Santa Maria firefighter reflects on the 100+ rescues his crew ma - KSBY.com | San Luis Obispo and Santa Barbara Area News

Santa Maria firefighter reflects on the 100+ rescues his crew made during Montecito mudslide

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A crew of six Santa Maria firefighters is credited with pulling out and rescuing more than 175 people from the Montecito mudslide.

"To say it was chaotic is an understatement. It was very challenging and it was nonstop for six hours," said Capt. Anthony Morales, Santa Maria Fire Department. "As soon as we made our first right hand turn, we traveled down the street, we were just taken aback by the destruction. Power lines were down, we heard gas leaking, and we were frozen for a moment."

The crew included Morales, Engineer Clint McIntosh and Engineer Nick LaMonica from Station 1 and Capt. Pat Youngern, Engineer Derek McLeod and Firefighter Evan Hamaker from Station 2.

These first responders say they'd never trained for something like the destruction in Montecito. 

"We train for earthquakes, swift water rescues, other types of disasters," Morales said. "We have never performed a drill with a mudslide. We have never prepared for this."

Regardless of the lack of training, first responders from across the state dug their boots into the mud and went to work to save the hundreds of victims trapped in the mud.
"We had children, elderly people, dogs, cats," Morales told KSBY News. "We started just grabbing people that we could find and making our way to their homes and throwing them in the back of our stake bed pickup."

Santa Maria firefighters help guide mudslide victims through the debris on Jan. 9. (Photo courtesy Santa Maria Fire Dept.)

They transported masses of victims to a safe zone area away from the devastation.

"There was a lot of destruction," he said. "We were sifting through homes, mud, things that we never trained for, just doing it on the fly, just trying to remove debris piles with our hands to try to find missing people."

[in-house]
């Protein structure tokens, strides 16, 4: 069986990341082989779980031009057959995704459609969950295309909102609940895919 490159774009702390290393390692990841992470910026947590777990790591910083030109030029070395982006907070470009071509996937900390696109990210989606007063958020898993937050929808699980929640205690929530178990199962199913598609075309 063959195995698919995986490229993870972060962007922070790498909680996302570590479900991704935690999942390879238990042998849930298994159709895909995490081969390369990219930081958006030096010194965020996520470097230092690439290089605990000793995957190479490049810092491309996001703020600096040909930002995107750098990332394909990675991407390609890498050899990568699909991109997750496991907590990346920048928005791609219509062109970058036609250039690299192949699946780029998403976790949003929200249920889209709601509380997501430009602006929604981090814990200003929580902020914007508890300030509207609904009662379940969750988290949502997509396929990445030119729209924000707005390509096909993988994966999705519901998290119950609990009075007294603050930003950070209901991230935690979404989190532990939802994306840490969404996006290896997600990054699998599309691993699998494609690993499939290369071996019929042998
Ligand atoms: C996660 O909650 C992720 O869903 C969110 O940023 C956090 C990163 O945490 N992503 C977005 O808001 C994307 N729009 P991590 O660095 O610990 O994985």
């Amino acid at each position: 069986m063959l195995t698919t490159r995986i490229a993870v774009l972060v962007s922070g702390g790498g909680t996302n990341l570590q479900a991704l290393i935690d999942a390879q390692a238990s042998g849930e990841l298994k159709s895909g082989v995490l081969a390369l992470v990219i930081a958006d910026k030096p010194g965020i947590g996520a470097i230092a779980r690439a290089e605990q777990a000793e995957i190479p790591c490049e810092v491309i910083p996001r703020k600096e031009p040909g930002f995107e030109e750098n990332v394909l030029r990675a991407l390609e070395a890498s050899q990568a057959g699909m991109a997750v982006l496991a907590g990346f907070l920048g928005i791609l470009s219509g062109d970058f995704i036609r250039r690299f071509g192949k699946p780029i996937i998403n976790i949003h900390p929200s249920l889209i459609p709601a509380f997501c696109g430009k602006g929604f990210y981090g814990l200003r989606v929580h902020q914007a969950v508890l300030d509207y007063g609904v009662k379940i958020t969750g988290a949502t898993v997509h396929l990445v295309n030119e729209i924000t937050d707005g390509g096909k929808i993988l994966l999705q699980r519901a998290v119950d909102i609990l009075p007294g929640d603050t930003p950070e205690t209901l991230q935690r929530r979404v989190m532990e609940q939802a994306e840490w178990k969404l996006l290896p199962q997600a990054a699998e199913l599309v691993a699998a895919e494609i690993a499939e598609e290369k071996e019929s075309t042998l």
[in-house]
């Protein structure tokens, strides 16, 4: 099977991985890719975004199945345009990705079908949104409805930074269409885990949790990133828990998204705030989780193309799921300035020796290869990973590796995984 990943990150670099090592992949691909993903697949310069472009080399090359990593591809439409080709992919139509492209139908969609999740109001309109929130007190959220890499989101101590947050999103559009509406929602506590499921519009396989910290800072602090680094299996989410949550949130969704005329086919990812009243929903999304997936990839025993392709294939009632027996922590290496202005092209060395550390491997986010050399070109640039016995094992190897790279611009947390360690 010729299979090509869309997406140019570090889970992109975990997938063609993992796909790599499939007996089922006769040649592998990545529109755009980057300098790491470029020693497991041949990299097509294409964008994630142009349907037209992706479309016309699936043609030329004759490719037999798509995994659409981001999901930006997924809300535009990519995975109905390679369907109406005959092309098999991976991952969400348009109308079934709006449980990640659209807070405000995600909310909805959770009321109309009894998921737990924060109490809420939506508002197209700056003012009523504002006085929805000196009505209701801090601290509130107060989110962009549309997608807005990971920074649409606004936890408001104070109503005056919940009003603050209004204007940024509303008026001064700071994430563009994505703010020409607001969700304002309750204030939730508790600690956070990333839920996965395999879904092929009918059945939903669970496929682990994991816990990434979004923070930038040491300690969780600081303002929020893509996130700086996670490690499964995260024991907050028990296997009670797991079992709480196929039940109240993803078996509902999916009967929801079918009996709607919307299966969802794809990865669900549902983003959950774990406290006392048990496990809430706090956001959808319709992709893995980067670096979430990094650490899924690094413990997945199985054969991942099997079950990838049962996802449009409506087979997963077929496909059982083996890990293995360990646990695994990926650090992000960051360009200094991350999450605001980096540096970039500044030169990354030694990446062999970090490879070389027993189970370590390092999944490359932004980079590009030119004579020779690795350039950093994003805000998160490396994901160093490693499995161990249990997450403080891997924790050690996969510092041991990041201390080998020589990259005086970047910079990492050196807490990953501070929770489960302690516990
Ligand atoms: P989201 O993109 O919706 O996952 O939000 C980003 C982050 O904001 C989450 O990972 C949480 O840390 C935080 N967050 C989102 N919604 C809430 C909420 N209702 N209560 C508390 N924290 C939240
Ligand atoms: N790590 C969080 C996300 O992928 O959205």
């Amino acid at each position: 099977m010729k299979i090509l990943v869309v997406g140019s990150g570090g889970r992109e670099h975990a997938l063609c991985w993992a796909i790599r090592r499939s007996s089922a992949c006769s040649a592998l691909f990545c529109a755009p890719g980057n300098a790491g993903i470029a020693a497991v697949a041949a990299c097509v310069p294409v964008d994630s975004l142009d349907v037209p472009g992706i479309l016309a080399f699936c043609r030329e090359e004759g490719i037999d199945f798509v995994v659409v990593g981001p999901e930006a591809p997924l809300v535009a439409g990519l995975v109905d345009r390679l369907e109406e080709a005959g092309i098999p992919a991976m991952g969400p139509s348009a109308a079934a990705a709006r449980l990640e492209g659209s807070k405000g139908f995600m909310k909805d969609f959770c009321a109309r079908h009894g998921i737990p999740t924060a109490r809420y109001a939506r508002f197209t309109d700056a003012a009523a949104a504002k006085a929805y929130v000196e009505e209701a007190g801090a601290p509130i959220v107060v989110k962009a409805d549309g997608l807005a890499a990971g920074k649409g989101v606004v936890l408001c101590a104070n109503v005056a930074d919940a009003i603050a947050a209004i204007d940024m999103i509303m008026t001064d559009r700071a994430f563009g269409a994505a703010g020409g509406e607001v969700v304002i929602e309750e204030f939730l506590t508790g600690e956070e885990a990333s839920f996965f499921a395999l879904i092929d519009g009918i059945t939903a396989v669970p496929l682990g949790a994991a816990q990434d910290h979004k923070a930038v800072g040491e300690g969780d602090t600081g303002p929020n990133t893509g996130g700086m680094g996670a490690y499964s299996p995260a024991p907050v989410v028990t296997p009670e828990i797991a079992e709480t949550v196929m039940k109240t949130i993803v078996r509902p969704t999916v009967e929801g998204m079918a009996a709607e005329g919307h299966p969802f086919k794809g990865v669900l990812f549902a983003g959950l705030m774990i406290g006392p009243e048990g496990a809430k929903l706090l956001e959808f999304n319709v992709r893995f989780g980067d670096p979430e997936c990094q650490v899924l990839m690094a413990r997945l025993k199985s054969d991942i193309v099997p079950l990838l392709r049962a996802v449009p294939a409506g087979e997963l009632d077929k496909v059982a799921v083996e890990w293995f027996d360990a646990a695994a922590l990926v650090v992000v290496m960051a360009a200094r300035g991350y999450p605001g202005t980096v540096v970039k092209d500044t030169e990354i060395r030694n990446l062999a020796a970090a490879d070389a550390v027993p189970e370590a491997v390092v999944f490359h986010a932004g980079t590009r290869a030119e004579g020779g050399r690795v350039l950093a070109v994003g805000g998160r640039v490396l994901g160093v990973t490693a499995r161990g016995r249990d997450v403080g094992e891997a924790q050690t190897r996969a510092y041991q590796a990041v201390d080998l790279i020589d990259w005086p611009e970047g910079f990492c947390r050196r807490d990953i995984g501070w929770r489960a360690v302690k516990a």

Mentally, physically, emotionally, this group of firefighters was all in.

"It can take a toll on people. In the fire service, we are dealing with post-traumatic stress injury right now," Morales said. "We are losing more firefighters today to suicide than we are in the actual line of duty situations, so it's a problem."

With suicide rates among U.S. first responders at record highs, there is a debate about changing the name post-traumatic stress disorder (PTSD) to post-traumatic stress injury (PTSI) in order to help reduce stigma, be more accurate, hopeful, and honorable.

The Santa Maria Fire Department is trying to be proactive about retaining counseling services after incidents and is working to formulate a new program within the department for mental health services. Firefighters say there were informal group situations offered by licensed therapists at the Earl Warren Showgrounds each day during the incident.

"It was needed and we are looking at making it a common practice," Morales said.

A regional task force team made up of fire crews from the Lompoc Fire Department, Vandenberg Fire Department, Santa Barbara City Fire Department, Santa Barbara County Fire Department, and Santa Maria Fire Department worked together to make more than 800 rescues total.

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